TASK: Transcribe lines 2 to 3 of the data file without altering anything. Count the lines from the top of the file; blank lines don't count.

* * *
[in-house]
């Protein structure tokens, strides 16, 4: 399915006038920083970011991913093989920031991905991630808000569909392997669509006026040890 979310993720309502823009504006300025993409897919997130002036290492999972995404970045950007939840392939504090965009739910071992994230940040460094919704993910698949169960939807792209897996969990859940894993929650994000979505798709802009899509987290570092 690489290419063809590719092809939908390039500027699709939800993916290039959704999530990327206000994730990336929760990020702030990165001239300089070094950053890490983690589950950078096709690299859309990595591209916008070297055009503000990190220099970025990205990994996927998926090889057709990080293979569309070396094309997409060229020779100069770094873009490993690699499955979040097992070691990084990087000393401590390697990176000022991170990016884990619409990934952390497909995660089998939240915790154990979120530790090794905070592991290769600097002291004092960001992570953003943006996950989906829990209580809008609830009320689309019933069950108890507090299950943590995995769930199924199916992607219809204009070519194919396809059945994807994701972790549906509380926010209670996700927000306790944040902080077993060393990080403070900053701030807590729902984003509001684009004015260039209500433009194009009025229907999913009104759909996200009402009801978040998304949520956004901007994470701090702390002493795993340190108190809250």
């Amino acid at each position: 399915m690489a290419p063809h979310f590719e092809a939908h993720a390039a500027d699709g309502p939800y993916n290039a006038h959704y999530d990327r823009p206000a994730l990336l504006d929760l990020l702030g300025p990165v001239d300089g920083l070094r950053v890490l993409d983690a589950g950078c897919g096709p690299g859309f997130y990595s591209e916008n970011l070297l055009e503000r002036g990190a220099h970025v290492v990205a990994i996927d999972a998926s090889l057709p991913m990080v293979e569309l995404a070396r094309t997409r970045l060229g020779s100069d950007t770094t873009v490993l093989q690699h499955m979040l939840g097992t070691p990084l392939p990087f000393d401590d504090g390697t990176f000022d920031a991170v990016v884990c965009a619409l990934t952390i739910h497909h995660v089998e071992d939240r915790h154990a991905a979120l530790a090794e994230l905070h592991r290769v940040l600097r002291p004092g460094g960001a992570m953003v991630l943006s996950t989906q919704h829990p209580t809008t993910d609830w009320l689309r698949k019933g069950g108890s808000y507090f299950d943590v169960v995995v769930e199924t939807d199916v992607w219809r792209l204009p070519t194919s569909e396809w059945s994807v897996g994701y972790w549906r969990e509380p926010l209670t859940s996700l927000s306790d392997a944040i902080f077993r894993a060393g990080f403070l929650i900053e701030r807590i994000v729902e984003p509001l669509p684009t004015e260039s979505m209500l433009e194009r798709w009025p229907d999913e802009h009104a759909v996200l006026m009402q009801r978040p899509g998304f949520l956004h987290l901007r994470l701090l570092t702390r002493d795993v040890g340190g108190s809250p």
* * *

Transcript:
């Protein structure tokens, strides 16, 4: 399915006038920083970011991913093989920031991905991630808000569909392997669509006026040890 979310993720309502823009504006300025993409897919997130002036290492999972995404970045950007939840392939504090965009739910071992994230940040460094919704993910698949169960939807792209897996969990859940894993929650994000979505798709802009899509987290570092 690489290419063809590719092809939908390039500027699709939800993916290039959704999530990327206000994730990336929760990020702030990165001239300089070094950053890490983690589950950078096709690299859309990595591209916008070297055009503000990190220099970025990205990994996927998926090889057709990080293979569309070396094309997409060229020779100069770094873009490993690699499955979040097992070691990084990087000393401590390697990176000022991170990016884990619409990934952390497909995660089998939240915790154990979120530790090794905070592991290769600097002291004092960001992570953003943006996950989906829990209580809008609830009320689309019933069950108890507090299950943590995995769930199924199916992607219809204009070519194919396809059945994807994701972790549906509380926010209670996700927000306790944040902080077993060393990080403070900053701030807590729902984003509001684009004015260039209500433009194009009025229907999913009104759909996200009402009801978040998304949520956004901007994470701090702390002493795993340190108190809250």
């Amino acid at each position: 399915m690489a290419p063809h979310f590719e092809a939908h993720a390039a500027d699709g309502p939800y993916n290039a006038h959704y999530d990327r823009p206000a994730l990336l504006d929760l990020l702030g300025p990165v001239d300089g920083l070094r950053v890490l993409d983690a589950g950078c897919g096709p690299g859309f997130y990595s591209e916008n970011l070297l055009e503000r002036g990190a220099h970025v290492v990205a990994i996927d999972a998926s090889l057709p991913m990080v293979e569309l995404a070396r094309t997409r970045l060229g020779s100069d950007t770094t873009v490993l093989q690699h499955m979040l939840g097992t070691p990084l392939p990087f000393d401590d504090g390697t990176f000022d920031a991170v990016v884990c965009a619409l990934t952390i739910h497909h995660v089998e071992d939240r915790h154990a991905a979120l530790a090794e994230l905070h592991r290769v940040l600097r002291p004092g460094g960001a992570m953003v991630l943006s996950t989906q919704h829990p209580t809008t993910d609830w009320l689309r698949k019933g069950g108890s808000y507090f299950d943590v169960v995995v769930e199924t939807d199916v992607w219809r792209l204009p070519t194919s569909e396809w059945s994807v897996g994701y972790w549906r969990e509380p926010l209670t859940s996700l927000s306790d392997a944040i902080f077993r894993a060393g990080f403070l929650i900053e701030r807590i994000v729902e984003p509001l669509p684009t004015e260039s979505m209500l433009e194009r798709w009025p229907d999913e802009h009104a759909v996200l006026m009402q009801r978040p899509g998304f949520l956004h987290l901007r994470l701090l570092t702390r002493d795993v040890g340190g108190s809250p």